Industry readies to jump back in

Friday, September 2, 2016

WASHINGTON – When lawmakers return to work Sept. 6, industry stakeholders plan to bombard them with concrete examples of how Medicare reimbursement cuts are negatively impacting HME providers and beneficiaries.

“We have to be very aggressive gathering these anecdotes, so we have a package of ammunition,” said Cara Bachenheimer, senior vice president of government relations for Invacare. “For us to get something done in September, they’ve got to see a tangible impact.”

Adding to that sense of urgency: While Congress is technically in session until Sept. 30, the reality is that most workweeks during the month are only Tuesday through Thursday, says Bachenheimer.

After September, lawmakers return home until after the Nov. 8 election. At that point, all bets may be off.

“If we lose the window in September, nobody knows if there will be a lame duck opportunity,” said Tom Ryan, president and CEO of AAHomecare. “The elections are a big distraction for lawmakers and the tone of this election cycle has been interesting to say the least. That makes dealing with leadership challenging, as well.”

AAHomecare has been meeting with industry champions and key committee members throughout the summer. The goal: Create a package that both chambers will pass. Earlier this year, the Senate passed S. 2736, which would have delayed the July 1 cuts in non-bid areas for one year, but it failed to pass an amended version of H.R. 5210, which would have delayed the cuts for three months and ended up being the best bill with a chance at passing.

The sticking point was—and remains—the pay-for, say stakeholders.

“We are working with folks to find an alternative, and that determines the length of relief we can get,” said Bachenheimer.

Ryan said he hears every day from providers that they are laying off staff or closing their doors. The association has hired DCI Group, a public relations firm, to amplify those stories. Ryan asks that all providers—not just AAHomecare members—share their stories.

“We’re encouraged by the breadth of contacts DCI has in health care and the congressional reporting sector,” he said. “As these stories proliferate, we can gain some real traction.”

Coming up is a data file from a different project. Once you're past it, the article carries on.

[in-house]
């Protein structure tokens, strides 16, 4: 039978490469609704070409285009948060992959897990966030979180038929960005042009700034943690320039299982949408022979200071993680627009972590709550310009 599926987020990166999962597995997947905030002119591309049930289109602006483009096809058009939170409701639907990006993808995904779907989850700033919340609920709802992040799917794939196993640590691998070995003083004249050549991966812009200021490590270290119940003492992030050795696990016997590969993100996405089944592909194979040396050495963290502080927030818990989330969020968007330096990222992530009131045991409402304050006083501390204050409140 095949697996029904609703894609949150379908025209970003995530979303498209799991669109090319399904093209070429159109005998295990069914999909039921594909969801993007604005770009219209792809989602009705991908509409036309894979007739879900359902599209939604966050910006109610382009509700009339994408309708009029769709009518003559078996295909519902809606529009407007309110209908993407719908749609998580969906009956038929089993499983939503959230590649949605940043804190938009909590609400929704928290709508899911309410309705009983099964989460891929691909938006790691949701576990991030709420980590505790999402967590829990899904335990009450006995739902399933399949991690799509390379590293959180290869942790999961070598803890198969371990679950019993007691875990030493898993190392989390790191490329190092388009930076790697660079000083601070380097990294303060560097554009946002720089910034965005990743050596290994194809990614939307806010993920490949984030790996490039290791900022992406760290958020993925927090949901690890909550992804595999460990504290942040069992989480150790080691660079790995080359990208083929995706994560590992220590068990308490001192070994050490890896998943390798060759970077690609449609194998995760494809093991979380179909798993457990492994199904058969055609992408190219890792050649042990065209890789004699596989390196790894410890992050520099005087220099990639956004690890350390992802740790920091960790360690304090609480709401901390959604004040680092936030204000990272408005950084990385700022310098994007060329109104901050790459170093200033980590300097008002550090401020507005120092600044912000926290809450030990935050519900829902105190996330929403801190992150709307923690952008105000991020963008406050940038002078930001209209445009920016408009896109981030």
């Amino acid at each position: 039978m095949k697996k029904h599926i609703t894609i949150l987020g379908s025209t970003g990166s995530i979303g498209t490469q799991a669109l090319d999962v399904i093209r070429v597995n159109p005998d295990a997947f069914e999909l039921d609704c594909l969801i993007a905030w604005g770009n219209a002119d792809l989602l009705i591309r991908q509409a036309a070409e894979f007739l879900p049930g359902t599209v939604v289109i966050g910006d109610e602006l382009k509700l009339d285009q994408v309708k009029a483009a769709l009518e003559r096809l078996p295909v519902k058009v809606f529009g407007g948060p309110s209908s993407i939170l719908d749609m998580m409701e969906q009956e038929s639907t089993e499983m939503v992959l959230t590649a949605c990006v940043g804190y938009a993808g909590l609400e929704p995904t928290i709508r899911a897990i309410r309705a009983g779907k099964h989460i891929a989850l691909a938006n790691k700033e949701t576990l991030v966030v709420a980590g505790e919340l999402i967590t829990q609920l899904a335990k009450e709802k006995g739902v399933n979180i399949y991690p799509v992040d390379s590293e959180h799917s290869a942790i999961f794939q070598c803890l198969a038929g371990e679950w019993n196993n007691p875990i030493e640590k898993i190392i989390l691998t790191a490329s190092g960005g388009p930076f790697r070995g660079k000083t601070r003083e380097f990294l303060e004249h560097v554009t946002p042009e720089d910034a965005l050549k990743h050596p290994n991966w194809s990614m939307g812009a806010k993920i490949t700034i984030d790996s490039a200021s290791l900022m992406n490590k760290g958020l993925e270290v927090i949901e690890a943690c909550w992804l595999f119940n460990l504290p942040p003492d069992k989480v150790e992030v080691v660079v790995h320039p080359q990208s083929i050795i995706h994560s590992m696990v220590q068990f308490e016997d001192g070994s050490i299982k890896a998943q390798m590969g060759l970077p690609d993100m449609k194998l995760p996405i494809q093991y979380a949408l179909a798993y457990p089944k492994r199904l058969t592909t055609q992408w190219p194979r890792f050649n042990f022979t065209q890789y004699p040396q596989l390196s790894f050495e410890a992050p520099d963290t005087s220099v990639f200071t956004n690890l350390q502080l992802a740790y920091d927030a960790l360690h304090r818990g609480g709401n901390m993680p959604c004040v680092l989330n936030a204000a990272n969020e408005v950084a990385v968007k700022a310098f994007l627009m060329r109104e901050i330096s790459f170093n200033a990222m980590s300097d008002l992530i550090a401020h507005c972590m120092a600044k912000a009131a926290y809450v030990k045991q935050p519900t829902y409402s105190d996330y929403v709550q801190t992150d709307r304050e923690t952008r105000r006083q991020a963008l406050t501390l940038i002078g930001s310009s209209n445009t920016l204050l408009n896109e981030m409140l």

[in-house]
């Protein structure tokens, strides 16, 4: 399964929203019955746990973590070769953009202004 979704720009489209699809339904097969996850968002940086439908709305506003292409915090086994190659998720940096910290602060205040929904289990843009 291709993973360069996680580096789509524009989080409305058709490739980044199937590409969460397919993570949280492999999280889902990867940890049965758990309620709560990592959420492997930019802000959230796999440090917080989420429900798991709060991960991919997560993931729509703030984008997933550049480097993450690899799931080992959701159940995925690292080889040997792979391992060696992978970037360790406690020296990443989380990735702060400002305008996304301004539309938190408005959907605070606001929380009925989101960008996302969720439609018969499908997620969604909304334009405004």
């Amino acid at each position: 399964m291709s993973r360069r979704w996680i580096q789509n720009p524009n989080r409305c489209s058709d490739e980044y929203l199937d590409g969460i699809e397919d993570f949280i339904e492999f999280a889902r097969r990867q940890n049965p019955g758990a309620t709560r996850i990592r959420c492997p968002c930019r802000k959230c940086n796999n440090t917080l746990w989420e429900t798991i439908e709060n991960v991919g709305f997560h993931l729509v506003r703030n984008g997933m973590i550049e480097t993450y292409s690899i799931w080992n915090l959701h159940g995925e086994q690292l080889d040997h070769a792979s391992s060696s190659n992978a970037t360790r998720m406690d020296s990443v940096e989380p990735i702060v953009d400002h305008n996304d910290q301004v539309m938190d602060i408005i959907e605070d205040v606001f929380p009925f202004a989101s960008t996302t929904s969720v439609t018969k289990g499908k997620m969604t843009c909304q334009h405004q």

As a consultant to the industry I'm mainly on the outside looking in.  The industry's efforts to repeal CB, delay CB, change CB, etc. over this time has been useless.  The only delay that ever went into effect was with Round 1, a do-over, which ended up hurting the industry significantly more than helping it.  Even at the beginning, when the industry had experts weighing in on how flawed the process was (suicide bids, not holding companies to their bids, etc.), which it surely is to anyone other than CMS, the industry got nowhere with Congress or CMS.  CB has been a tradgedy on so many levels, yet there doesn't seem to be any solid understanding of this by Congress, along with their unwillingness to not "rock the boat". 

It seems to me that these efforts will just continue to be in vain, as CMS simply doesn't care what the effect is on providers.  Only when beneficiaries die due to lack of product availability as a result of the CB cuts will someone possibly start to listen.  The press needs to be significantly more involved.  I recall either a NBC or 60 minutes piece on power wheelchairs a number of years ago which appeared to have a definite impact.  Why not have the PR people, or whoever, solicit the press with solid stories of American entrepreneurialism being crushed, patients cut off from access to products and at times having to have hospital stays, along with the high costs, the vast number of people losing their jobs due to company closures, etc.  The press is our most powerful ally.

Only when the press is involved will Congress stand up and listen.  This is an American tragedy on many levels, and a perfect story for a show like 60 minutes.  Stop wasting time with numerous bills before Congress on CB (name me ONE win in this fight) and start using the fourth estate.  Works just about every time.